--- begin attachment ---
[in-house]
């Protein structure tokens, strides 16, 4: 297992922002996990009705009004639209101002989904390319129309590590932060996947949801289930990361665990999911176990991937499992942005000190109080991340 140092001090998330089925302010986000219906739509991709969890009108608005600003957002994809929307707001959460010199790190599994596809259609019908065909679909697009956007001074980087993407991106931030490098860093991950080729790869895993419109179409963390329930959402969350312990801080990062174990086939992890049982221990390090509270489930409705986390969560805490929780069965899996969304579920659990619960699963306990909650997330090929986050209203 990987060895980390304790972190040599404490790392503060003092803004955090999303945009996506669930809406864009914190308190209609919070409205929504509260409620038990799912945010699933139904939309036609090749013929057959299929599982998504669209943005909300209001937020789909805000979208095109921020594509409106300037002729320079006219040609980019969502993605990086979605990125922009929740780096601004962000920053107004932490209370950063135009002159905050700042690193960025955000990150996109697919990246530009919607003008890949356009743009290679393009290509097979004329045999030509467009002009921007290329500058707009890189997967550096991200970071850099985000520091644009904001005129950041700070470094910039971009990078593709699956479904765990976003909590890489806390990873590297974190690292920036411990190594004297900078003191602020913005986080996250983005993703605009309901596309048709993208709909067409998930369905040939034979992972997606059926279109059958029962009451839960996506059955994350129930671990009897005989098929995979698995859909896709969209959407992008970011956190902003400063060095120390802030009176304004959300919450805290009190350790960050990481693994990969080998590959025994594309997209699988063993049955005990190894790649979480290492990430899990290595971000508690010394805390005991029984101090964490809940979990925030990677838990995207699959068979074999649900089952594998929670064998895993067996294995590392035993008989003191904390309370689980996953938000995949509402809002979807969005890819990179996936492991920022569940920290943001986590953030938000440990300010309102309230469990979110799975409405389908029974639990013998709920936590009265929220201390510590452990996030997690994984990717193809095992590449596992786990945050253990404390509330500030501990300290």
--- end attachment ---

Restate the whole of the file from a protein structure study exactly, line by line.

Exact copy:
[in-house]
């Protein structure tokens, strides 16, 4: 297992922002996990009705009004639209101002989904390319129309590590932060996947949801289930990361665990999911176990991937499992942005000190109080991340 140092001090998330089925302010986000219906739509991709969890009108608005600003957002994809929307707001959460010199790190599994596809259609019908065909679909697009956007001074980087993407991106931030490098860093991950080729790869895993419109179409963390329930959402969350312990801080990062174990086939992890049982221990390090509270489930409705986390969560805490929780069965899996969304579920659990619960699963306990909650997330090929986050209203 990987060895980390304790972190040599404490790392503060003092803004955090999303945009996506669930809406864009914190308190209609919070409205929504509260409620038990799912945010699933139904939309036609090749013929057959299929599982998504669209943005909300209001937020789909805000979208095109921020594509409106300037002729320079006219040609980019969502993605990086979605990125922009929740780096601004962000920053107004932490209370950063135009002159905050700042690193960025955000990150996109697919990246530009919607003008890949356009743009290679393009290509097979004329045999030509467009002009921007290329500058707009890189997967550096991200970071850099985000520091644009904001005129950041700070470094910039971009990078593709699956479904765990976003909590890489806390990873590297974190690292920036411990190594004297900078003191602020913005986080996250983005993703605009309901596309048709993208709909067409998930369905040939034979992972997606059926279109059958029962009451839960996506059955994350129930671990009897005989098929995979698995859909896709969209959407992008970011956190902003400063060095120390802030009176304004959300919450805290009190350790960050990481693994990969080998590959025994594309997209699988063993049955005990190894790649979480290492990430899990290595971000508690010394805390005991029984101090964490809940979990925030990677838990995207699959068979074999649900089952594998929670064998895993067996294995590392035993008989003191904390309370689980996953938000995949509402809002979807969005890819990179996936492991920022569940920290943001986590953030938000440990300010309102309230469990979110799975409405389908029974639990013998709920936590009265929220201390510590452990996030997690994984990717193809095992590449596992786990945050253990404390509330500030501990300290």